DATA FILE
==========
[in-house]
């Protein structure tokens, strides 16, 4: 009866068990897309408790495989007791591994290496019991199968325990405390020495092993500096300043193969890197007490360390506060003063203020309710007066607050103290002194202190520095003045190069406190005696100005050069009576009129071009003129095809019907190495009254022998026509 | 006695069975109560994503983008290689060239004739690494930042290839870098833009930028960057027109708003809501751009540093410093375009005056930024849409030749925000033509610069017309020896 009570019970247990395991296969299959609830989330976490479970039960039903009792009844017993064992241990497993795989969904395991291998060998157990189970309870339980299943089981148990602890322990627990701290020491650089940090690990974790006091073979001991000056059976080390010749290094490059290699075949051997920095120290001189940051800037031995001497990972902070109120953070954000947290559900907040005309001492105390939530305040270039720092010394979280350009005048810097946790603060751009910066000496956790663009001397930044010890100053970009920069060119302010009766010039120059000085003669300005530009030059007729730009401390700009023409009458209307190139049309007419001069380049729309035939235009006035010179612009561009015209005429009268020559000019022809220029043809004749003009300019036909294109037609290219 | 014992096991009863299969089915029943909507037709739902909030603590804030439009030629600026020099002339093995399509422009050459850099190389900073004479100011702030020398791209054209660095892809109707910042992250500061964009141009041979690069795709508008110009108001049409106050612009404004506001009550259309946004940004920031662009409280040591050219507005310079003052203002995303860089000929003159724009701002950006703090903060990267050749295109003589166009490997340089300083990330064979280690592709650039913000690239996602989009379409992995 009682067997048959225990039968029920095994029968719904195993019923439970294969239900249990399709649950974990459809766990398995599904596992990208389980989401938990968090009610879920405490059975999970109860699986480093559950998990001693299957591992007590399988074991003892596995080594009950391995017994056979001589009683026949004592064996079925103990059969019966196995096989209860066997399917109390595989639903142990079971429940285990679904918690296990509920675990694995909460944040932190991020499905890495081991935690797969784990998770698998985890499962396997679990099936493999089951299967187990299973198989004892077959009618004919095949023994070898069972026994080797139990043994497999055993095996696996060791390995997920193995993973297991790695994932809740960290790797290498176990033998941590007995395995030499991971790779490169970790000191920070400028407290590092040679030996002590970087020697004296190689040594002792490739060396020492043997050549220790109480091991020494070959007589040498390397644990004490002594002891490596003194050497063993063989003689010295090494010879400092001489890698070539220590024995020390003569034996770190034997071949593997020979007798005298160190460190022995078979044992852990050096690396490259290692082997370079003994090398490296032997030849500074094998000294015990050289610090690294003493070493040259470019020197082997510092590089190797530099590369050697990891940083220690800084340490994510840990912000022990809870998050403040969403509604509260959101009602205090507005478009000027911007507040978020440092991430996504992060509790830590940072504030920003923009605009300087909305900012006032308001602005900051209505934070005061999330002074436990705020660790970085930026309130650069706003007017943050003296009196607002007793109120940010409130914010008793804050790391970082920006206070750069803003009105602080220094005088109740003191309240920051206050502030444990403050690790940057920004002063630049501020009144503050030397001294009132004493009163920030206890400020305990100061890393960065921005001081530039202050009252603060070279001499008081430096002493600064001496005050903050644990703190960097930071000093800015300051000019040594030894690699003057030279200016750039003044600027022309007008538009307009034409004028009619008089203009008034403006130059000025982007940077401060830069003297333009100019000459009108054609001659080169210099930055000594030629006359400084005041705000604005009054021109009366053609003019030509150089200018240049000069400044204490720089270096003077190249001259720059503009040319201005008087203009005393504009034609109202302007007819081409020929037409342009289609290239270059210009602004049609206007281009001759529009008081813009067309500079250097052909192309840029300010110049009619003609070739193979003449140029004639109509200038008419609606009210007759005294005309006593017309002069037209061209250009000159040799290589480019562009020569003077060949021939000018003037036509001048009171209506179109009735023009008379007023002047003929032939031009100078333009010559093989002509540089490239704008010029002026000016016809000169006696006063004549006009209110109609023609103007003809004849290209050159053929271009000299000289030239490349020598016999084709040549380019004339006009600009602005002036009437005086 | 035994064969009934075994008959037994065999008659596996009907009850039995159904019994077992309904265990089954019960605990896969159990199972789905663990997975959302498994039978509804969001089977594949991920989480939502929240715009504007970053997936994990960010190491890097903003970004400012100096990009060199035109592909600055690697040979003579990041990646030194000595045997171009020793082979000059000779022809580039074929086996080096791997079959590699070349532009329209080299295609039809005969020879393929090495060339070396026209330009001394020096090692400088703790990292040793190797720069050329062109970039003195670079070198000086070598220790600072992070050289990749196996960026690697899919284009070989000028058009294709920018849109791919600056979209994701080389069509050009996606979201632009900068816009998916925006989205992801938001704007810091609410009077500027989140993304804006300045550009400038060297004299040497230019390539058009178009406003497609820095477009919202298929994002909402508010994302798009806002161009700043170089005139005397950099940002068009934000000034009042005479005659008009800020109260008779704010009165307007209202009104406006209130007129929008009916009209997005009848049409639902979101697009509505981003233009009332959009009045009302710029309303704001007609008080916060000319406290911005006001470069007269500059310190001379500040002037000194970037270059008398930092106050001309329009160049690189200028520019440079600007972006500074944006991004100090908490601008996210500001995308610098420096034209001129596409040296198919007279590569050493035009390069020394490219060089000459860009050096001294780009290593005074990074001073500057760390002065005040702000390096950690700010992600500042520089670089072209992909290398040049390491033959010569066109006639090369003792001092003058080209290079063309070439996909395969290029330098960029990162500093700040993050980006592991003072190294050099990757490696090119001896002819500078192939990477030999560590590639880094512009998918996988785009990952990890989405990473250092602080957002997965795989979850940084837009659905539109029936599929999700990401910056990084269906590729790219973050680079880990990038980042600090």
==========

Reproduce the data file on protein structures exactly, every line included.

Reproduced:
[in-house]
């Protein structure tokens, strides 16, 4: 009866068990897309408790495989007791591994290496019991199968325990405390020495092993500096300043193969890197007490360390506060003063203020309710007066607050103290002194202190520095003045190069406190005696100005050069009576009129071009003129095809019907190495009254022998026509 | 006695069975109560994503983008290689060239004739690494930042290839870098833009930028960057027109708003809501751009540093410093375009005056930024849409030749925000033509610069017309020896 009570019970247990395991296969299959609830989330976490479970039960039903009792009844017993064992241990497993795989969904395991291998060998157990189970309870339980299943089981148990602890322990627990701290020491650089940090690990974790006091073979001991000056059976080390010749290094490059290699075949051997920095120290001189940051800037031995001497990972902070109120953070954000947290559900907040005309001492105390939530305040270039720092010394979280350009005048810097946790603060751009910066000496956790663009001397930044010890100053970009920069060119302010009766010039120059000085003669300005530009030059007729730009401390700009023409009458209307190139049309007419001069380049729309035939235009006035010179612009561009015209005429009268020559000019022809220029043809004749003009300019036909294109037609290219 | 014992096991009863299969089915029943909507037709739902909030603590804030439009030629600026020099002339093995399509422009050459850099190389900073004479100011702030020398791209054209660095892809109707910042992250500061964009141009041979690069795709508008110009108001049409106050612009404004506001009550259309946004940004920031662009409280040591050219507005310079003052203002995303860089000929003159724009701002950006703090903060990267050749295109003589166009490997340089300083990330064979280690592709650039913000690239996602989009379409992995 009682067997048959225990039968029920095994029968719904195993019923439970294969239900249990399709649950974990459809766990398995599904596992990208389980989401938990968090009610879920405490059975999970109860699986480093559950998990001693299957591992007590399988074991003892596995080594009950391995017994056979001589009683026949004592064996079925103990059969019966196995096989209860066997399917109390595989639903142990079971429940285990679904918690296990509920675990694995909460944040932190991020499905890495081991935690797969784990998770698998985890499962396997679990099936493999089951299967187990299973198989004892077959009618004919095949023994070898069972026994080797139990043994497999055993095996696996060791390995997920193995993973297991790695994932809740960290790797290498176990033998941590007995395995030499991971790779490169970790000191920070400028407290590092040679030996002590970087020697004296190689040594002792490739060396020492043997050549220790109480091991020494070959007589040498390397644990004490002594002891490596003194050497063993063989003689010295090494010879400092001489890698070539220590024995020390003569034996770190034997071949593997020979007798005298160190460190022995078979044992852990050096690396490259290692082997370079003994090398490296032997030849500074094998000294015990050289610090690294003493070493040259470019020197082997510092590089190797530099590369050697990891940083220690800084340490994510840990912000022990809870998050403040969403509604509260959101009602205090507005478009000027911007507040978020440092991430996504992060509790830590940072504030920003923009605009300087909305900012006032308001602005900051209505934070005061999330002074436990705020660790970085930026309130650069706003007017943050003296009196607002007793109120940010409130914010008793804050790391970082920006206070750069803003009105602080220094005088109740003191309240920051206050502030444990403050690790940057920004002063630049501020009144503050030397001294009132004493009163920030206890400020305990100061890393960065921005001081530039202050009252603060070279001499008081430096002493600064001496005050903050644990703190960097930071000093800015300051000019040594030894690699003057030279200016750039003044600027022309007008538009307009034409004028009619008089203009008034403006130059000025982007940077401060830069003297333009100019000459009108054609001659080169210099930055000594030629006359400084005041705000604005009054021109009366053609003019030509150089200018240049000069400044204490720089270096003077190249001259720059503009040319201005008087203009005393504009034609109202302007007819081409020929037409342009289609290239270059210009602004049609206007281009001759529009008081813009067309500079250097052909192309840029300010110049009619003609070739193979003449140029004639109509200038008419609606009210007759005294005309006593017309002069037209061209250009000159040799290589480019562009020569003077060949021939000018003037036509001048009171209506179109009735023009008379007023002047003929032939031009100078333009010559093989002509540089490239704008010029002026000016016809000169006696006063004549006009209110109609023609103007003809004849290209050159053929271009000299000289030239490349020598016999084709040549380019004339006009600009602005002036009437005086 | 035994064969009934075994008959037994065999008659596996009907009850039995159904019994077992309904265990089954019960605990896969159990199972789905663990997975959302498994039978509804969001089977594949991920989480939502929240715009504007970053997936994990960010190491890097903003970004400012100096990009060199035109592909600055690697040979003579990041990646030194000595045997171009020793082979000059000779022809580039074929086996080096791997079959590699070349532009329209080299295609039809005969020879393929090495060339070396026209330009001394020096090692400088703790990292040793190797720069050329062109970039003195670079070198000086070598220790600072992070050289990749196996960026690697899919284009070989000028058009294709920018849109791919600056979209994701080389069509050009996606979201632009900068816009998916925006989205992801938001704007810091609410009077500027989140993304804006300045550009400038060297004299040497230019390539058009178009406003497609820095477009919202298929994002909402508010994302798009806002161009700043170089005139005397950099940002068009934000000034009042005479005659008009800020109260008779704010009165307007209202009104406006209130007129929008009916009209997005009848049409639902979101697009509505981003233009009332959009009045009302710029309303704001007609008080916060000319406290911005006001470069007269500059310190001379500040002037000194970037270059008398930092106050001309329009160049690189200028520019440079600007972006500074944006991004100090908490601008996210500001995308610098420096034209001129596409040296198919007279590569050493035009390069020394490219060089000459860009050096001294780009290593005074990074001073500057760390002065005040702000390096950690700010992600500042520089670089072209992909290398040049390491033959010569066109006639090369003792001092003058080209290079063309070439996909395969290029330098960029990162500093700040993050980006592991003072190294050099990757490696090119001896002819500078192939990477030999560590590639880094512009998918996988785009990952990890989405990473250092602080957002997965795989979850940084837009659905539109029936599929999700990401910056990084269906590729790219973050680079880990990038980042600090």